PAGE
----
(Host) Transportation officials say that despite the recent increase in gasoline prices there hasn’t been a spike in the number of people who carpool to work. Instead, there’s been a slow but steady rise in ride sharing. And that’s put pressure on the state’s existing network of Park and Ride Lots, as VPR’s Steve Zind reports.
(Zind) Susan Berry thinks it will take a lot more than gas prices nearing $2 a gallon to cause a dramatic increase in the number of people who carpool. Berry is the coordinator for Upper Valley Rideshare.
(Berry) “My sense is that the gas prices are simply not high enough right now, high enough for people to really consider looking for alternatives such as carpooling or mass transit or whatever it takes, a canoe for that matter. I don’t know how high the gas prices have to get to make people do this, but what I have learned over the years is that people really don’t what to know how much their commute costs them.”
(Zind) Berry says despite the apparent willingness of commuters to pay higher gas prices, carpooling continues to increase modestly, but steadily. She says one of the biggest obstacles to getting more people to carpool is a lack of park and ride lots, especially away from the interstate.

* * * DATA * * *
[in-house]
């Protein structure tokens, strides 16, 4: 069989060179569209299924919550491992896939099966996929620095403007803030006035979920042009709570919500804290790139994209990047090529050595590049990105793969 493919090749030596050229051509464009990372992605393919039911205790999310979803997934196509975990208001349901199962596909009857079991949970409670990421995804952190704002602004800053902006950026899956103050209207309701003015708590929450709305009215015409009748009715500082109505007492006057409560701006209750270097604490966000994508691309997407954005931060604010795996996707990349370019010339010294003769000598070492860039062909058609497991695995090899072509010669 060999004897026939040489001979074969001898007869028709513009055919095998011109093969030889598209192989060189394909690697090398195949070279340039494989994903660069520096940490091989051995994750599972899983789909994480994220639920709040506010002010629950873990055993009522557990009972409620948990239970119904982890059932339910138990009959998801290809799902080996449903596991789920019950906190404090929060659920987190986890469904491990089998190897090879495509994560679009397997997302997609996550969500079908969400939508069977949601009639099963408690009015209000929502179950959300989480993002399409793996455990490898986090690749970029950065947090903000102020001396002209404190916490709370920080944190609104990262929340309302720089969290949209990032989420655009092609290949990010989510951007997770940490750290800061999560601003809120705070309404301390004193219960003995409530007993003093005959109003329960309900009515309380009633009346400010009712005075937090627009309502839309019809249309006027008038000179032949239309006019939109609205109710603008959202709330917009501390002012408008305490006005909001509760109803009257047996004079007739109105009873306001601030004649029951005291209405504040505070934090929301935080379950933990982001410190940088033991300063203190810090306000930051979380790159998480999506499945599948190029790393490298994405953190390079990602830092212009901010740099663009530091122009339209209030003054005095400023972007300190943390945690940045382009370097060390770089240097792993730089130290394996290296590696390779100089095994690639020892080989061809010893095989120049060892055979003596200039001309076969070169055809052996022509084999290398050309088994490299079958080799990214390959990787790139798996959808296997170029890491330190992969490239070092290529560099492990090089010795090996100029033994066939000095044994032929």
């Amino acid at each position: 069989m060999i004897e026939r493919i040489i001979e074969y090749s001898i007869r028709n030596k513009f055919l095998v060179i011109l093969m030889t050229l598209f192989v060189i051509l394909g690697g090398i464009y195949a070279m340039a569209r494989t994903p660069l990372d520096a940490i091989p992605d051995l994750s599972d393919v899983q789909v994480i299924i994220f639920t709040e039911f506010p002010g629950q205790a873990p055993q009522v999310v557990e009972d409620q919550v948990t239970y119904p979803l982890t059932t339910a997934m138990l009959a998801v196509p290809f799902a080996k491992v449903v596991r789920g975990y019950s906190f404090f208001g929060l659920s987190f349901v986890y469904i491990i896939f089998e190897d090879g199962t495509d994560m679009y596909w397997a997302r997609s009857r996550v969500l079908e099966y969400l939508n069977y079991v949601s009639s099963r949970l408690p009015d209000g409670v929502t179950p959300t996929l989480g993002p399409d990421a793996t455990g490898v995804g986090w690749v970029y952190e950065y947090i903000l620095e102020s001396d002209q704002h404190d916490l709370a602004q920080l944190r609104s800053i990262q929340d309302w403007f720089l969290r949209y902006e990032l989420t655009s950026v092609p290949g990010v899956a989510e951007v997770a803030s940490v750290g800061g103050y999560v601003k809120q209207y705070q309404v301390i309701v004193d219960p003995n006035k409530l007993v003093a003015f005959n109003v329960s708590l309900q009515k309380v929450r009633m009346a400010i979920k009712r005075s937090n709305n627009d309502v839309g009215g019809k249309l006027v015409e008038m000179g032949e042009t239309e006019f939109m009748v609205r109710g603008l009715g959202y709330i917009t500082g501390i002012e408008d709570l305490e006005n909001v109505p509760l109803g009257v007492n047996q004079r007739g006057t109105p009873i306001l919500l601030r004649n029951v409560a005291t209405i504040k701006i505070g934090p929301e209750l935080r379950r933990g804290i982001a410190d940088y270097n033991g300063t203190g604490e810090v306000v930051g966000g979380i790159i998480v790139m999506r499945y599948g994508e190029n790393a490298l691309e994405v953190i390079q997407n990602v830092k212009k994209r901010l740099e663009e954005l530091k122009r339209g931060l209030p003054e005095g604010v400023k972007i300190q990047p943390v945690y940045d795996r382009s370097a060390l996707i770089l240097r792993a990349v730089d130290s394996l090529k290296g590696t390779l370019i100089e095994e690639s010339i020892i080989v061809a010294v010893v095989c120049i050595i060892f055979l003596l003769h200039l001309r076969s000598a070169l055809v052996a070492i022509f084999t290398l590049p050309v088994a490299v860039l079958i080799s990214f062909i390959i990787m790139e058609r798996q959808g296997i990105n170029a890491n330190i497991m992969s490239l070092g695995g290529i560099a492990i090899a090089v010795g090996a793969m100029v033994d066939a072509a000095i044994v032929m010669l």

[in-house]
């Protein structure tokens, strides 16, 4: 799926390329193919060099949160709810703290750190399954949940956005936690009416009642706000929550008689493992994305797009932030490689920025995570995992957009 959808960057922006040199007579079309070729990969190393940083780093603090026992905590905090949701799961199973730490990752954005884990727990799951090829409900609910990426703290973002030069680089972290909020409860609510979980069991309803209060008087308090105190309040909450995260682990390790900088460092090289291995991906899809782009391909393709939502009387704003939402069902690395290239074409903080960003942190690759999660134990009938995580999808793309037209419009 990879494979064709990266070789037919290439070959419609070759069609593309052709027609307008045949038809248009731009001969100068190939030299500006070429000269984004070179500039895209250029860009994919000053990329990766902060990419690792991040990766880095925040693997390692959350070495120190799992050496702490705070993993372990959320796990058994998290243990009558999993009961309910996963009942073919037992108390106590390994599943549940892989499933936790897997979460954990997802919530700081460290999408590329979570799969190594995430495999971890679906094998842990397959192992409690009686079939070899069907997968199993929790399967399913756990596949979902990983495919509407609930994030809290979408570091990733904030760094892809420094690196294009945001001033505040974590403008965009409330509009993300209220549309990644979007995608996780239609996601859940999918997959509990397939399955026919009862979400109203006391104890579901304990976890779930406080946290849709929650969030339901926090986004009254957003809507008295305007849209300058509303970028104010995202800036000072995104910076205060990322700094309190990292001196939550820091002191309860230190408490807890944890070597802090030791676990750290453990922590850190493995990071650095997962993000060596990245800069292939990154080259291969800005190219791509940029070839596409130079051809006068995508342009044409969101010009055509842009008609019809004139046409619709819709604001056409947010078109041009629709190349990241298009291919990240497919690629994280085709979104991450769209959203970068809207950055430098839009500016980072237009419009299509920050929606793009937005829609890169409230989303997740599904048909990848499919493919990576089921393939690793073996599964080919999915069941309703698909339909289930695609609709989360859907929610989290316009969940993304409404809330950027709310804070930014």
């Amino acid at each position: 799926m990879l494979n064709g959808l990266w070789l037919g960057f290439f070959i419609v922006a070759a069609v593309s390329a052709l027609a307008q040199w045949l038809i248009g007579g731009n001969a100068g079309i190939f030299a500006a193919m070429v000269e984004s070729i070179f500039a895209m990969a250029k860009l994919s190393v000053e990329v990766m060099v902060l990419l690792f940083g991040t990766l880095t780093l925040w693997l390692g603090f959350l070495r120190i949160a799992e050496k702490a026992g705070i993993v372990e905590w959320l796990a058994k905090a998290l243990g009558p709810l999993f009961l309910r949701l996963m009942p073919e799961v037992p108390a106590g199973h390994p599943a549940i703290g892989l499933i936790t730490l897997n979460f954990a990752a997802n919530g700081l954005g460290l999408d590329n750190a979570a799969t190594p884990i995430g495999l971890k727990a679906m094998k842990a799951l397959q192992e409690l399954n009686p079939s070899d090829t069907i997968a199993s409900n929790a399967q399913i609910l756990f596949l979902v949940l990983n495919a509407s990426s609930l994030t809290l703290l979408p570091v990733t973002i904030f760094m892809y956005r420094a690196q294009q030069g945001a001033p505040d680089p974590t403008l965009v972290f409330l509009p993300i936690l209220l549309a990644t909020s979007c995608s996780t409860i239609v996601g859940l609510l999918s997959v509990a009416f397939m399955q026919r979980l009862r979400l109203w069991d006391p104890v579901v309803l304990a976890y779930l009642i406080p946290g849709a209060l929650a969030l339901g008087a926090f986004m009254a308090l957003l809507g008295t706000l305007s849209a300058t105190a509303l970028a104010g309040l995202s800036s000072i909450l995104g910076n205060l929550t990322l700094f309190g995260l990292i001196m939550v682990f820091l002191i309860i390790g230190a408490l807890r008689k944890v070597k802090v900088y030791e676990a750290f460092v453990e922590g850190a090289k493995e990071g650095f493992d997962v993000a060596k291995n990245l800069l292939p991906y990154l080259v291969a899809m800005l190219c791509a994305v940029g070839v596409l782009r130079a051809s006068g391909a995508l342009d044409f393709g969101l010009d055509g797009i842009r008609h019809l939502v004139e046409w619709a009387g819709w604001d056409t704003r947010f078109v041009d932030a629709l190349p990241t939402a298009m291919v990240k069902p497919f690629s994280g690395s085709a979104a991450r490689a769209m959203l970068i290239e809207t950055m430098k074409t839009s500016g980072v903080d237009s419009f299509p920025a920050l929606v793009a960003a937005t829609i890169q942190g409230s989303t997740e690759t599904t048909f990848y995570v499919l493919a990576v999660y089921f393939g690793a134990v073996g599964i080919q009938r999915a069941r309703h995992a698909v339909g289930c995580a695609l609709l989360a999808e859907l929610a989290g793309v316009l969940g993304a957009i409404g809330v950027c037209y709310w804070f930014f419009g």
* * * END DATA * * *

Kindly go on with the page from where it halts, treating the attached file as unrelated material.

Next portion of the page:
(Berry) “Sometimes people will have to drive ten miles to a park and ride lot just to go three more miles in a carpool and that’s crazy. We need more Park and Ride lots, even if they’re small.”
(Zind) Most carpoolers use one of Vermont’s 28 state run Park and Ride lots. The majority of the lots are located along the interstate system and they’re getting a lot of use.
(Wayne Davis) “Most of them are running approximately 80-90% capacity. Some are running at over 100%.”
(Zind) Wayne Davis is with the Agency of Transportation. Davis says there are plans to expand four existing lots and create seven new ones over the next several years. Some of the lots will be located farther away from the interstate, in areas where commuter traffic is increasing. The agency also plans to improve existing dirt lots.
(Davis) “We find that just paving and putting in lights will increase the usage.”
(Zind) Davis says money is a big issue in building more Park and Ride Lots. They’re not inexpensive. A new 100-space lot currently underway in Colchester will cost about $700,000
For Vermont Public Radio, I’m Steve Zind.